51. The array of optical deflection device of claim 36 wherein the bonding region of the semiconductor substrate is characterized by a global planarity defined by a substrate bow of about 100 μm over an 8″ semiconductor substrate.
52. The array of optical deflection device of claim 36 wherein the bonding region of the semiconductor substrate is characterized by a die planarity of about 5,000 Å.
53. The array of optical deflection device of claim 36 wherein the array of cells is characterized by a pitch of less than or equal to about 10.8 μm.
54. The array of optical deflection device of claim 53 wherein the array of cells is characterized by a pitch of less than or equal to about 9.0 μm.
55. The array of optical deflection device of claim 36 wherein the array of cells is characterized by a high density array dimension of up to 1920 by 1080.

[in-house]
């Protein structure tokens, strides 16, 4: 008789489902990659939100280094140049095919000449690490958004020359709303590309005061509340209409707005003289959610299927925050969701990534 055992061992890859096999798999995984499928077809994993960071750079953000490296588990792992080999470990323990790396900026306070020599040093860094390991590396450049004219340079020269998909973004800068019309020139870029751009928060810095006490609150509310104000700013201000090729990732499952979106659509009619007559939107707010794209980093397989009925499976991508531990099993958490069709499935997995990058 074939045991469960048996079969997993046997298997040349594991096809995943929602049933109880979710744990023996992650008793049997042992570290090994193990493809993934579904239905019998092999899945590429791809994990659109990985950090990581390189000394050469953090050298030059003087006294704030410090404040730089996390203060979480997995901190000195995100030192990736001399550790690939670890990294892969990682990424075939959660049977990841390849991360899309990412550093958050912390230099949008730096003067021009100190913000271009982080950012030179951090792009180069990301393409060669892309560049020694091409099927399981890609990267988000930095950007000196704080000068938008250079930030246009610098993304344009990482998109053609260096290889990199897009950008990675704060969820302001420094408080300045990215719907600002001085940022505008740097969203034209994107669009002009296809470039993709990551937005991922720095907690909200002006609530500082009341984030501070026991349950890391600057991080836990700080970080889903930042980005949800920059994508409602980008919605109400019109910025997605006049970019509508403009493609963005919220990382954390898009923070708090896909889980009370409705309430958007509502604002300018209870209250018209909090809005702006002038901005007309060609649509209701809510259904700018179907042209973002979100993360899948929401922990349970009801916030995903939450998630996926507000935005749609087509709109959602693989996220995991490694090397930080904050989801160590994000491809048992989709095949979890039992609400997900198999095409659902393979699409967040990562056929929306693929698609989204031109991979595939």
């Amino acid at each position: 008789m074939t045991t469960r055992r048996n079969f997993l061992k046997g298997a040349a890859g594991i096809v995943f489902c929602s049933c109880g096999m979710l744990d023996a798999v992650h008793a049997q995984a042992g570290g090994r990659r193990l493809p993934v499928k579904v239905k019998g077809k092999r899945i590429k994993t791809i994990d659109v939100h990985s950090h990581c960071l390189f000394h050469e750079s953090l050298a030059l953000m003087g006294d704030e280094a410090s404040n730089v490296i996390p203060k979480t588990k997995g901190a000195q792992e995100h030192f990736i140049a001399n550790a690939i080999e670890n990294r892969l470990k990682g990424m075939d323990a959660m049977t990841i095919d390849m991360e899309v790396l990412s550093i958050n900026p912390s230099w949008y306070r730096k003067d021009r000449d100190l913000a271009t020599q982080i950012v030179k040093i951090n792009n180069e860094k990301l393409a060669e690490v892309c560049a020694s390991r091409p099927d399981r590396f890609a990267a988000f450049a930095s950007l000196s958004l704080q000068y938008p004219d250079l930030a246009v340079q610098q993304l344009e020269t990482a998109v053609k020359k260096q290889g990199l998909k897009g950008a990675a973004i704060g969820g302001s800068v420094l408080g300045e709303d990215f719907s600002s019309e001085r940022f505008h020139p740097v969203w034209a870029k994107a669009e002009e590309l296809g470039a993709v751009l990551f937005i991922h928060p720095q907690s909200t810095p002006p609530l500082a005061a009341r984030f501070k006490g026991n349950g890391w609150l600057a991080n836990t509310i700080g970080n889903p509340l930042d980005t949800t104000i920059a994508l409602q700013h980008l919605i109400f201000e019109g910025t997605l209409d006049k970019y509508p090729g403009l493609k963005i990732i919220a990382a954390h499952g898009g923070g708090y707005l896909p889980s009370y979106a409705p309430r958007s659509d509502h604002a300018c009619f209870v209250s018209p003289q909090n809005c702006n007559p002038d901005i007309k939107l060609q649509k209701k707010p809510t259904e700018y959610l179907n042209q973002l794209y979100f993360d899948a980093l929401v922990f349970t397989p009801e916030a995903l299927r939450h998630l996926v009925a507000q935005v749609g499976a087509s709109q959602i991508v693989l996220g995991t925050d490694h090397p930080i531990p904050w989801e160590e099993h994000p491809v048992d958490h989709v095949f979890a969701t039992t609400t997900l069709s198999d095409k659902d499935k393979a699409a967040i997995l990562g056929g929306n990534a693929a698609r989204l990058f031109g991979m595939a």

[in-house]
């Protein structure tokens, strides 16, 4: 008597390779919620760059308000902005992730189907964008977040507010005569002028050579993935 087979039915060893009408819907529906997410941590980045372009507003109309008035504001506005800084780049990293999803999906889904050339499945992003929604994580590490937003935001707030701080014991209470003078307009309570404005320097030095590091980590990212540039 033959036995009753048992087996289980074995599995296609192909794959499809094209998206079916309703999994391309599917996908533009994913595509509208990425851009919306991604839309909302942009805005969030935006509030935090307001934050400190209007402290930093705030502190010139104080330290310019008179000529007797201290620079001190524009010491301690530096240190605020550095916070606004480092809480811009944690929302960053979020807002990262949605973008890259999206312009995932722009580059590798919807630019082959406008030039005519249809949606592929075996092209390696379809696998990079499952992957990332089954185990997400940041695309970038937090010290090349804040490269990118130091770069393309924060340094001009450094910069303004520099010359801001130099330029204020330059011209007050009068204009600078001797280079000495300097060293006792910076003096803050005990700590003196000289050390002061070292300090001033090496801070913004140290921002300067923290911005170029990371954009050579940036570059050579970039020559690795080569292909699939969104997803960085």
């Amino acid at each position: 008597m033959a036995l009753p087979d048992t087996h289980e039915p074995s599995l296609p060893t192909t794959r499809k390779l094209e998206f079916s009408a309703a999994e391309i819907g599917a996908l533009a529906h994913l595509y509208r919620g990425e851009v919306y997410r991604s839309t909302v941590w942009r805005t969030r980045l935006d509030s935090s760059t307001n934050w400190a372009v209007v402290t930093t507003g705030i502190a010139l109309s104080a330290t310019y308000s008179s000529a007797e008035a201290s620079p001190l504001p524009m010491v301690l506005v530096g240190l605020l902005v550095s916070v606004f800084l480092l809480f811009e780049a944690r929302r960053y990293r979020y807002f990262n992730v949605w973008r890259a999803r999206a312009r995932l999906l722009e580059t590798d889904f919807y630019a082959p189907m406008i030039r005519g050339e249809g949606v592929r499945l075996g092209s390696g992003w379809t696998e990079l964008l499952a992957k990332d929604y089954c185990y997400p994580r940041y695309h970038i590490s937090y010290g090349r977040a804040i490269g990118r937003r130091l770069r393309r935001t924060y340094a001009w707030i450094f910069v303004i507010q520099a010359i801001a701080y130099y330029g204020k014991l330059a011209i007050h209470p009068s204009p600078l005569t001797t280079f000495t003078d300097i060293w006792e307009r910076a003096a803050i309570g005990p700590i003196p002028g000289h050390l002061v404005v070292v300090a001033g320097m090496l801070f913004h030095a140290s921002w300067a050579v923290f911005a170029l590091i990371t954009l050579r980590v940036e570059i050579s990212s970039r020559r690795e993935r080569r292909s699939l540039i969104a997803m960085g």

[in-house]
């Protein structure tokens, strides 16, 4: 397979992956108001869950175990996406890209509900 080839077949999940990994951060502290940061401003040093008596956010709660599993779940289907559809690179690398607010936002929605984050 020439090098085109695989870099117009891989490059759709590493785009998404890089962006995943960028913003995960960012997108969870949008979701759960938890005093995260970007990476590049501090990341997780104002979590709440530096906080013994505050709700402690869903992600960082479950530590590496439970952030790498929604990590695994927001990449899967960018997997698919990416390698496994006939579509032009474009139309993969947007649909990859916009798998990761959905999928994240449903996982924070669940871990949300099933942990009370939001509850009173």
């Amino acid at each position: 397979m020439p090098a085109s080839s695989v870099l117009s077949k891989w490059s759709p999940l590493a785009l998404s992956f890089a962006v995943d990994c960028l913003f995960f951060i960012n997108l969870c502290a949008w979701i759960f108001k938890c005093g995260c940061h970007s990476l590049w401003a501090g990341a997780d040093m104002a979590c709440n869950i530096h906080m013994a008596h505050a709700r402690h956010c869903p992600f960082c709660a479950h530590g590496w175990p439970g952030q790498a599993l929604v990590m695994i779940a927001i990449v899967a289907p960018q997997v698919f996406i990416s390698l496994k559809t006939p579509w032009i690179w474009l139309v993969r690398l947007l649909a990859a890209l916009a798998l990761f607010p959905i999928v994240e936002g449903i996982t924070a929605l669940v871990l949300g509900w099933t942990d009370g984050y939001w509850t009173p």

56. A micro-mirror for display applications, the micro-mirror comprising:
a semiconductor substrate comprising an electrode device layer and a bonding region characterized by a local micro-roughness of less than 5 Å over a 2 μm by 2 μm scan area;
an insulating layer extending to a first predetermined distance from the semiconductor substrate;
a hinge device comprising silicon material bonded to the bonding region of the semiconductor substrate, wherein the hinge device comprises a deposition interface opposing the bonding region of the semiconductor substrate and is coupled to the insulating layer;
a mirror post coupled to the deposition interface and extending to a second predetermined distance from the semiconductor substrate; and
a mirror plate coupled to the mirror post and overlying the electrode device layer.
57. The micro-mirror of claim 56 wherein the hinge device comprises a single crystal silicon material.
58. The micro-mirror of claim 56 wherein the mirror post comprises a silicon material.